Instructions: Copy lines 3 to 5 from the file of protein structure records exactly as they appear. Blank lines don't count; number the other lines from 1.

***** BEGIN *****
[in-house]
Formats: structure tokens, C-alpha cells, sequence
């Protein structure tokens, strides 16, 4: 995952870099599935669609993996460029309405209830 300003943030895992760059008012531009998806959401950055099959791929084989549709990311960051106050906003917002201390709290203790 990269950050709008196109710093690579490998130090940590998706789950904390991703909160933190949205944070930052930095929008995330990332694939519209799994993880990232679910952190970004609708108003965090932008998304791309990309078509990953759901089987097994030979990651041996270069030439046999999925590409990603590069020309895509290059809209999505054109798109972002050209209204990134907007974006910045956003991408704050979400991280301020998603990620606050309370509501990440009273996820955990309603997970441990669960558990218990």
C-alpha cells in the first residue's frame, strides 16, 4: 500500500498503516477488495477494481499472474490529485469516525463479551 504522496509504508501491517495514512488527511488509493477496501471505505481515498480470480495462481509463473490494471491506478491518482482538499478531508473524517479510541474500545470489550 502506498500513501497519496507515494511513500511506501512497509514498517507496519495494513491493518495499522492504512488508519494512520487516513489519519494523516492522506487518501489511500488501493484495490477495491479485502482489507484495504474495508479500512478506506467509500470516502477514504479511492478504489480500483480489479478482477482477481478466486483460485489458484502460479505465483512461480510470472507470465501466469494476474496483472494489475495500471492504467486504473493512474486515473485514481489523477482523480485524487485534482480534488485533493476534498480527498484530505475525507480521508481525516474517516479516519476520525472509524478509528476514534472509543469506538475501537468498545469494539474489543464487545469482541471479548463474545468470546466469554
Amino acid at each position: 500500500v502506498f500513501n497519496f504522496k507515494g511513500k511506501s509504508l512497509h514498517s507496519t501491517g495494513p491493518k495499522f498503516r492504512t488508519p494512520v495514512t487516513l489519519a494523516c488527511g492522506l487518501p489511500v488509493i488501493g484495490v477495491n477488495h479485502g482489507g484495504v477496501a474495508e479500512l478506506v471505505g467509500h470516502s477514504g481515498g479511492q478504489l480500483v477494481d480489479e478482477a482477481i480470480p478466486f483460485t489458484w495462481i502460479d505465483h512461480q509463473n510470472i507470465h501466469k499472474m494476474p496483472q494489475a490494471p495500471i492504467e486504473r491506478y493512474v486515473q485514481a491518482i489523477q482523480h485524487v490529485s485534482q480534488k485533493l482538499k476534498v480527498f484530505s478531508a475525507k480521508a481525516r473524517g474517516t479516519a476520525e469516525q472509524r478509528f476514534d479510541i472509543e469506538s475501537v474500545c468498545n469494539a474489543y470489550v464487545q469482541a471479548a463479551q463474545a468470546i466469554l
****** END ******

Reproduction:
């Protein structure tokens, strides 16, 4: 995952870099599935669609993996460029309405209830 300003943030895992760059008012531009998806959401950055099959791929084989549709990311960051106050906003917002201390709290203790 990269950050709008196109710093690579490998130090940590998706789950904390991703909160933190949205944070930052930095929008995330990332694939519209799994993880990232679910952190970004609708108003965090932008998304791309990309078509990953759901089987097994030979990651041996270069030439046999999925590409990603590069020309895509290059809209999505054109798109972002050209209204990134907007974006910045956003991408704050979400991280301020998603990620606050309370509501990440009273996820955990309603997970441990669960558990218990």
C-alpha cells in the first residue's frame, strides 16, 4: 500500500498503516477488495477494481499472474490529485469516525463479551 504522496509504508501491517495514512488527511488509493477496501471505505481515498480470480495462481509463473490494471491506478491518482482538499478531508473524517479510541474500545470489550 502506498500513501497519496507515494511513500511506501512497509514498517507496519495494513491493518495499522492504512488508519494512520487516513489519519494523516492522506487518501489511500488501493484495490477495491479485502482489507484495504474495508479500512478506506467509500470516502477514504479511492478504489480500483480489479478482477482477481478466486483460485489458484502460479505465483512461480510470472507470465501466469494476474496483472494489475495500471492504467486504473493512474486515473485514481489523477482523480485524487485534482480534488485533493476534498480527498484530505475525507480521508481525516474517516479516519476520525472509524478509528476514534472509543469506538475501537468498545469494539474489543464487545469482541471479548463474545468470546466469554
Amino acid at each position: 500500500v502506498f500513501n497519496f504522496k507515494g511513500k511506501s509504508l512497509h514498517s507496519t501491517g495494513p491493518k495499522f498503516r492504512t488508519p494512520v495514512t487516513l489519519a494523516c488527511g492522506l487518501p489511500v488509493i488501493g484495490v477495491n477488495h479485502g482489507g484495504v477496501a474495508e479500512l478506506v471505505g467509500h470516502s477514504g481515498g479511492q478504489l480500483v477494481d480489479e478482477a482477481i480470480p478466486f483460485t489458484w495462481i502460479d505465483h512461480q509463473n510470472i507470465h501466469k499472474m494476474p496483472q494489475a490494471p495500471i492504467e486504473r491506478y493512474v486515473q485514481a491518482i489523477q482523480h485524487v490529485s485534482q480534488k485533493l482538499k476534498v480527498f484530505s478531508a475525507k480521508a481525516r473524517g474517516t479516519a476520525e469516525q472509524r478509528f476514534d479510541i472509543e469506538s475501537v474500545c468498545n469494539a474489543y470489550v464487545q469482541a471479548a463479551q463474545a468470546i466469554l